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Community rallies to combat reckless driving after 6-year-old killed in hit-and-run

NOW: Community rallies to combat reckless driving after 6-year-old killed in hit-and-run

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MILWAUKEE (CBS 58) -- The Milwaukee Common Council is asking for the state's help, and they requested resources to make roads safer in a signed letter to Gov. Tony Evers.

Police say they have persons of interest in custody after a driver hit three kids Thursday evening. A 6-year-old girl was killed.

The hit-and-run has the community desperate for ways to combat reckless driving. Losing a child so senselessly like this, from a driver running a red light, has sparked calls for real change.

Lisa Gee was killed while crossing the street. Her sister and cousin were hit too, both seriously injured.

"This is a tragedy that impacted the entire city," said Reggie Moore, Director of the Office of Violence Prevention. "Everybody is concerned."

Police have more than one person in custody who they say are linked to the crash. Milwaukee leaders say that's not enough - not if the persistent issue of reckless driving is to be truly addressed.

Alderman Russell Stamper plans to introduce new laws.

"We're going to hit them in the pocket, or we're going to take their car away or we're going to put you in jail," he said. "If you disrespect the community, if you kill people, you need to be held accountable."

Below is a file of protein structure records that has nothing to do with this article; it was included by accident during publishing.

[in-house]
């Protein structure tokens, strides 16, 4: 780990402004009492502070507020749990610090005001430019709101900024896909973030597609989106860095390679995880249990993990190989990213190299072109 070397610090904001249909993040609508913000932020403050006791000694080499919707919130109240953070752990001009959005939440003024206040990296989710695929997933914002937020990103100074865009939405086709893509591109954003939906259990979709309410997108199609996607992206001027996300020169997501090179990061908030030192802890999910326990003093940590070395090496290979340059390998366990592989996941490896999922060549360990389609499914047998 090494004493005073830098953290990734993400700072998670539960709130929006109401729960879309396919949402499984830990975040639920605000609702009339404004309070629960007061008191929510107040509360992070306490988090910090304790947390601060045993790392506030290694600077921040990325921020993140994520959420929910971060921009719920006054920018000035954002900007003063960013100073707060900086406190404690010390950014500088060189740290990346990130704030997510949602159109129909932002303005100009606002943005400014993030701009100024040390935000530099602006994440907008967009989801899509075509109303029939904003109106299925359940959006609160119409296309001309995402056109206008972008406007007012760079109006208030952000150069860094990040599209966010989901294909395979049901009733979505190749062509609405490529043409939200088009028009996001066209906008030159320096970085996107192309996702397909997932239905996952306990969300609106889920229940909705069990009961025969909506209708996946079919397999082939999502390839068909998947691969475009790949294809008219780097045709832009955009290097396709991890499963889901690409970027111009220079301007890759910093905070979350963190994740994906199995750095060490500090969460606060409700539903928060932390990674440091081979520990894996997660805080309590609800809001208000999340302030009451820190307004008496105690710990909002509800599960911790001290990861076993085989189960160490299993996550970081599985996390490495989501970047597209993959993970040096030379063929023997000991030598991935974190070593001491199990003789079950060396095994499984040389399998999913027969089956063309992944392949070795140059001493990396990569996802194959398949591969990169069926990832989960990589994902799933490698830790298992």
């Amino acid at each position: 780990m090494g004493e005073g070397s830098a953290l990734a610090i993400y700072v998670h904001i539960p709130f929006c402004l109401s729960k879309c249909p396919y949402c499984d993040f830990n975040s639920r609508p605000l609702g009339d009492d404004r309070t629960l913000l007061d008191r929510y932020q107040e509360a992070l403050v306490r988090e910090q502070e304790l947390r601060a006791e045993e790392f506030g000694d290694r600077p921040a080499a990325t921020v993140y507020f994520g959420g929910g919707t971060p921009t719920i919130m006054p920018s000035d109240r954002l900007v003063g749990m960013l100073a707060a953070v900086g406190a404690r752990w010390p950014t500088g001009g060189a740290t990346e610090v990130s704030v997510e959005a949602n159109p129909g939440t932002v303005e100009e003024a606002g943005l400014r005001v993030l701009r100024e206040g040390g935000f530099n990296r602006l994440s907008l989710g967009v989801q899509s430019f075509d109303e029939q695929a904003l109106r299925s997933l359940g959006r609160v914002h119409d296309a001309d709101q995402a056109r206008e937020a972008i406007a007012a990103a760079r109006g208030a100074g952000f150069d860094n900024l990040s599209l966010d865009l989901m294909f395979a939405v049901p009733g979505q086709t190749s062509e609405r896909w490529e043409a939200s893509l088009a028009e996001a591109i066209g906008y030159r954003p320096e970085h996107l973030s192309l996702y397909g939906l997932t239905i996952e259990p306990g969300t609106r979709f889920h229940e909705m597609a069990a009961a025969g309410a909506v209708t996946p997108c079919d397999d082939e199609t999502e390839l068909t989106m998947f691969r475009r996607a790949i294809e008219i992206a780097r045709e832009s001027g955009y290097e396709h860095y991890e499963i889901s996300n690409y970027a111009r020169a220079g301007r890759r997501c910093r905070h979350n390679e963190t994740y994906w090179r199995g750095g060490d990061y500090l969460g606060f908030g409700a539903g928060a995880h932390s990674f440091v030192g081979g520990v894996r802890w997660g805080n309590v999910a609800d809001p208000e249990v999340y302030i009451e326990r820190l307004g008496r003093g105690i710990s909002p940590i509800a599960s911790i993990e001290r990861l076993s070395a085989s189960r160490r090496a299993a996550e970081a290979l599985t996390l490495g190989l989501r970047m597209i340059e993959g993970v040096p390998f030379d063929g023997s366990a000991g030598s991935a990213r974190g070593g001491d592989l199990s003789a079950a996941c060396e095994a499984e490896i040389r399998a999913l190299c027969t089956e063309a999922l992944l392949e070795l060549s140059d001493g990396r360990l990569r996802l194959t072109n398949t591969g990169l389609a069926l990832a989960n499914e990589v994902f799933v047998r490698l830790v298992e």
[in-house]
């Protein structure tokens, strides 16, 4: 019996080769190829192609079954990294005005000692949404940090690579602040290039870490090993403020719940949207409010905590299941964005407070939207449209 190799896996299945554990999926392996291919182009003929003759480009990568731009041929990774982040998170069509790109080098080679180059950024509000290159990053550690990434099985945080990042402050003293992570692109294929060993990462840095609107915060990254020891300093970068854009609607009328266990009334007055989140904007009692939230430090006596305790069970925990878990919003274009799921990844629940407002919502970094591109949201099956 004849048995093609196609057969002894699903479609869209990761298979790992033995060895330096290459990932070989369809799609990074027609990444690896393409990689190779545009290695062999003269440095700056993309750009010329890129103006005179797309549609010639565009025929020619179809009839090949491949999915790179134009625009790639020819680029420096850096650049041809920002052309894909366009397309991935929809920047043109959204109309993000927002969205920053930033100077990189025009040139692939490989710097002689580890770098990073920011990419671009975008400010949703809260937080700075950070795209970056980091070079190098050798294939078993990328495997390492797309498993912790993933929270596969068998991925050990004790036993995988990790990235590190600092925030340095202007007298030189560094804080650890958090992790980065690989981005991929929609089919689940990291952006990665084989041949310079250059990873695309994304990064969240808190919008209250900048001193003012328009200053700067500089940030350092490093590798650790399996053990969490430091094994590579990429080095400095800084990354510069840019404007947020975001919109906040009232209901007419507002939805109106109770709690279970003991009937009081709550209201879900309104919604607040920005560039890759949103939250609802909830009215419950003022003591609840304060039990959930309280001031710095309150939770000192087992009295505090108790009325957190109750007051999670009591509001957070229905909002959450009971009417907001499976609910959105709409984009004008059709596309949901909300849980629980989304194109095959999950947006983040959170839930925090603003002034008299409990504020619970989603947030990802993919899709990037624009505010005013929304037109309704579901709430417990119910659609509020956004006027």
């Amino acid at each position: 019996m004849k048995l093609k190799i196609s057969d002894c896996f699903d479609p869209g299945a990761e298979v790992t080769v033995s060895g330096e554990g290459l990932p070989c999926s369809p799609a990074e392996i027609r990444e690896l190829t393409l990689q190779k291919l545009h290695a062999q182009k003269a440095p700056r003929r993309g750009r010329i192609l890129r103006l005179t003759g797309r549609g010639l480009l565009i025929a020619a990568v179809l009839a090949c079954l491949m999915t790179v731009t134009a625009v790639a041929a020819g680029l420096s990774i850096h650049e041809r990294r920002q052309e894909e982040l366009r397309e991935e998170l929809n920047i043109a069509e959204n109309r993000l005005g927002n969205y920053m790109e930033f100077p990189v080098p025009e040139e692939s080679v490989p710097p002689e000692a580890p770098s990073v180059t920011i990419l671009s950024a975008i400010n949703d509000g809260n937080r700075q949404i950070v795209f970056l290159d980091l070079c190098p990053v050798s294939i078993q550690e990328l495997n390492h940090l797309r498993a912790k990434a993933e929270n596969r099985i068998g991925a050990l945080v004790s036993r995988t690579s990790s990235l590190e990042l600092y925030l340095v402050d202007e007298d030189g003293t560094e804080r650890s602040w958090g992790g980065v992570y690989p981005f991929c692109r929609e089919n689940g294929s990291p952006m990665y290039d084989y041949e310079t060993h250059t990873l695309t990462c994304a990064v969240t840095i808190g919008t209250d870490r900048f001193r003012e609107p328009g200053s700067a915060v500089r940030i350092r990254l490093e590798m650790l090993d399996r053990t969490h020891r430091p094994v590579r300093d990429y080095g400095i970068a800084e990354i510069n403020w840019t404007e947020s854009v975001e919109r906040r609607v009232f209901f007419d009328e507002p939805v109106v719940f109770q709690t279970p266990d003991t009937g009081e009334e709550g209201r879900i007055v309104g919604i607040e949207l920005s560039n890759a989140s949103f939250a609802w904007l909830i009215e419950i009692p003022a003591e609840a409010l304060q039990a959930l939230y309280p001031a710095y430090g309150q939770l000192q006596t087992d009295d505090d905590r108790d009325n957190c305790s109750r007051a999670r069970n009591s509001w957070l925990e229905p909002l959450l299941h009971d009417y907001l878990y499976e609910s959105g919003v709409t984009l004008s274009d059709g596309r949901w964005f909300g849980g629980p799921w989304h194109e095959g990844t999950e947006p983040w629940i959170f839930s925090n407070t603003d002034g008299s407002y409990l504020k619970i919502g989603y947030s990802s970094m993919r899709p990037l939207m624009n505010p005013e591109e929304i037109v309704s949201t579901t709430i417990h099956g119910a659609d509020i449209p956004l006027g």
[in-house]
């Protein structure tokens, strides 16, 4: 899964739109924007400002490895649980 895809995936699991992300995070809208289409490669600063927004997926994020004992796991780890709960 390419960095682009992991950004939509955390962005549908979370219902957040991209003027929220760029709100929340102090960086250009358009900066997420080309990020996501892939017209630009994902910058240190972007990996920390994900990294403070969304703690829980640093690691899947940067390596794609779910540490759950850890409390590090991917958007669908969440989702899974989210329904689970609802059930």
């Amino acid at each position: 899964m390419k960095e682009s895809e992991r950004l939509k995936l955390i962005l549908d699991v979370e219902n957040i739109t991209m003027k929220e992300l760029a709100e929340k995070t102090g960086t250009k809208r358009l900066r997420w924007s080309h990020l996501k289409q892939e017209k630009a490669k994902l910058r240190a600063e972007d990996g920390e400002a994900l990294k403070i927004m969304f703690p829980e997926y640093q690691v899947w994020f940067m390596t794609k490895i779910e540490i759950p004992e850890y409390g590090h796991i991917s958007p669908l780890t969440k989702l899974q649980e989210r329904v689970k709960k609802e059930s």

His colleague, Ald. Robert Bauman, has proposed moving $1.2 million out of public works and the police department into a road safety budget.

"Slow down traffic by narrowing roadways, widening sidewalks, installing bump-outs at intersections," he said. "Physical changes to the physical environment of the roadway can literally force people to act safely."

Change is happening outside of City Hall, too. A violence prevention meeting Friday night turned into a brainstorming session.

"We have to change the idea and the culture of what it means to be behind the wheel of a car. We have to make sure young people have access to driver's ed."

City leaders say no family should ever have to go through what Lisa's family is going through. They want to make that a reality, and they say individual people buying in is an important first step.

"We need to come together and denounce this reckless driving, denounce this bad behavior."

There'll be a vigil for Lisa on Sunday, Oct. 27 at 5 p.m. on 22nd and Center. It will be open to the public.

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